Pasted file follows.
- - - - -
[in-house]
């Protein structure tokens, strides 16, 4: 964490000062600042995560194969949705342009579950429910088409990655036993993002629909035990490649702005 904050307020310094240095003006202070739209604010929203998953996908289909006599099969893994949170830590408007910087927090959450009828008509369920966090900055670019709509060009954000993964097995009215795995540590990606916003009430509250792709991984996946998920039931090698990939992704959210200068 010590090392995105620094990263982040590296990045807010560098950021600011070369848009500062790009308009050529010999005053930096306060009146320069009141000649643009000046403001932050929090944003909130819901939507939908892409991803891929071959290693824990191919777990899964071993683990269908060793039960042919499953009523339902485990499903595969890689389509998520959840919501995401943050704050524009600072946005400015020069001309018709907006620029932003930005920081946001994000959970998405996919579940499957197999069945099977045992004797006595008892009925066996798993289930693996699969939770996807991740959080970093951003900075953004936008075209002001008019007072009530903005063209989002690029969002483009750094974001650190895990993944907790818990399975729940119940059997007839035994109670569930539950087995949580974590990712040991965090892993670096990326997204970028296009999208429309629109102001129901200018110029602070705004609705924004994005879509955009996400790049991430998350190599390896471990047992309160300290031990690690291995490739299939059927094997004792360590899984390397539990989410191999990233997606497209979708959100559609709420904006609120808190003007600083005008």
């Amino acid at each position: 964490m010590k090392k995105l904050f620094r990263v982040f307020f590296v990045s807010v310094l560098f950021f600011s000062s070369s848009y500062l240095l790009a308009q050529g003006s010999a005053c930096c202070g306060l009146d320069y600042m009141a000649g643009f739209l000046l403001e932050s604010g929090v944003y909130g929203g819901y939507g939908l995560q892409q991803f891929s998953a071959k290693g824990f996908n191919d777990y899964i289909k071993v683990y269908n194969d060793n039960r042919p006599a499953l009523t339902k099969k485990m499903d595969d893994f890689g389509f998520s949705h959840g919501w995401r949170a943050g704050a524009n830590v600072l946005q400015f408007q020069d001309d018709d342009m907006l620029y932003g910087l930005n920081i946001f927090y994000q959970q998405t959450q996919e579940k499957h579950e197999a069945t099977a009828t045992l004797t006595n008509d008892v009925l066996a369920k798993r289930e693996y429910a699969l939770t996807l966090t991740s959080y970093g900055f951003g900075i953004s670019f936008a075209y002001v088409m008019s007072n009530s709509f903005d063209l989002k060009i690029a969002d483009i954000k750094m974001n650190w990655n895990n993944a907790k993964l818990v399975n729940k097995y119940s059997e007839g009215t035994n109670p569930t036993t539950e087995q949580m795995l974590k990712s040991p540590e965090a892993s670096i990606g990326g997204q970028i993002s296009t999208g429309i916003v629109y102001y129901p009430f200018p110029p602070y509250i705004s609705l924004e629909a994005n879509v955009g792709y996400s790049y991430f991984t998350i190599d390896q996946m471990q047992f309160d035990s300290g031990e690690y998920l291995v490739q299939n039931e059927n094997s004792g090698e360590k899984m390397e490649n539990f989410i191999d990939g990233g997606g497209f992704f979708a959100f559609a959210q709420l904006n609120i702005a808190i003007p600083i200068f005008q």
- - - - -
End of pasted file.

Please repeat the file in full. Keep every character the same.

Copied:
[in-house]
């Protein structure tokens, strides 16, 4: 964490000062600042995560194969949705342009579950429910088409990655036993993002629909035990490649702005 904050307020310094240095003006202070739209604010929203998953996908289909006599099969893994949170830590408007910087927090959450009828008509369920966090900055670019709509060009954000993964097995009215795995540590990606916003009430509250792709991984996946998920039931090698990939992704959210200068 010590090392995105620094990263982040590296990045807010560098950021600011070369848009500062790009308009050529010999005053930096306060009146320069009141000649643009000046403001932050929090944003909130819901939507939908892409991803891929071959290693824990191919777990899964071993683990269908060793039960042919499953009523339902485990499903595969890689389509998520959840919501995401943050704050524009600072946005400015020069001309018709907006620029932003930005920081946001994000959970998405996919579940499957197999069945099977045992004797006595008892009925066996798993289930693996699969939770996807991740959080970093951003900075953004936008075209002001008019007072009530903005063209989002690029969002483009750094974001650190895990993944907790818990399975729940119940059997007839035994109670569930539950087995949580974590990712040991965090892993670096990326997204970028296009999208429309629109102001129901200018110029602070705004609705924004994005879509955009996400790049991430998350190599390896471990047992309160300290031990690690291995490739299939059927094997004792360590899984390397539990989410191999990233997606497209979708959100559609709420904006609120808190003007600083005008």
């Amino acid at each position: 964490m010590k090392k995105l904050f620094r990263v982040f307020f590296v990045s807010v310094l560098f950021f600011s000062s070369s848009y500062l240095l790009a308009q050529g003006s010999a005053c930096c202070g306060l009146d320069y600042m009141a000649g643009f739209l000046l403001e932050s604010g929090v944003y909130g929203g819901y939507g939908l995560q892409q991803f891929s998953a071959k290693g824990f996908n191919d777990y899964i289909k071993v683990y269908n194969d060793n039960r042919p006599a499953l009523t339902k099969k485990m499903d595969d893994f890689g389509f998520s949705h959840g919501w995401r949170a943050g704050a524009n830590v600072l946005q400015f408007q020069d001309d018709d342009m907006l620029y932003g910087l930005n920081i946001f927090y994000q959970q998405t959450q996919e579940k499957h579950e197999a069945t099977a009828t045992l004797t006595n008509d008892v009925l066996a369920k798993r289930e693996y429910a699969l939770t996807l966090t991740s959080y970093g900055f951003g900075i953004s670019f936008a075209y002001v088409m008019s007072n009530s709509f903005d063209l989002k060009i690029a969002d483009i954000k750094m974001n650190w990655n895990n993944a907790k993964l818990v399975n729940k097995y119940s059997e007839g009215t035994n109670p569930t036993t539950e087995q949580m795995l974590k990712s040991p540590e965090a892993s670096i990606g990326g997204q970028i993002s296009t999208g429309i916003v629109y102001y129901p009430f200018p110029p602070y509250i705004s609705l924004e629909a994005n879509v955009g792709y996400s790049y991430f991984t998350i190599d390896q996946m471990q047992f309160d035990s300290g031990e690690y998920l291995v490739q299939n039931e059927n094997s004792g090698e360590k899984m390397e490649n539990f989410i191999d990939g990233g997606g497209f992704f979708a959100f559609a959210q709420l904006n609120i702005a808190i003007p600083i200068f005008q």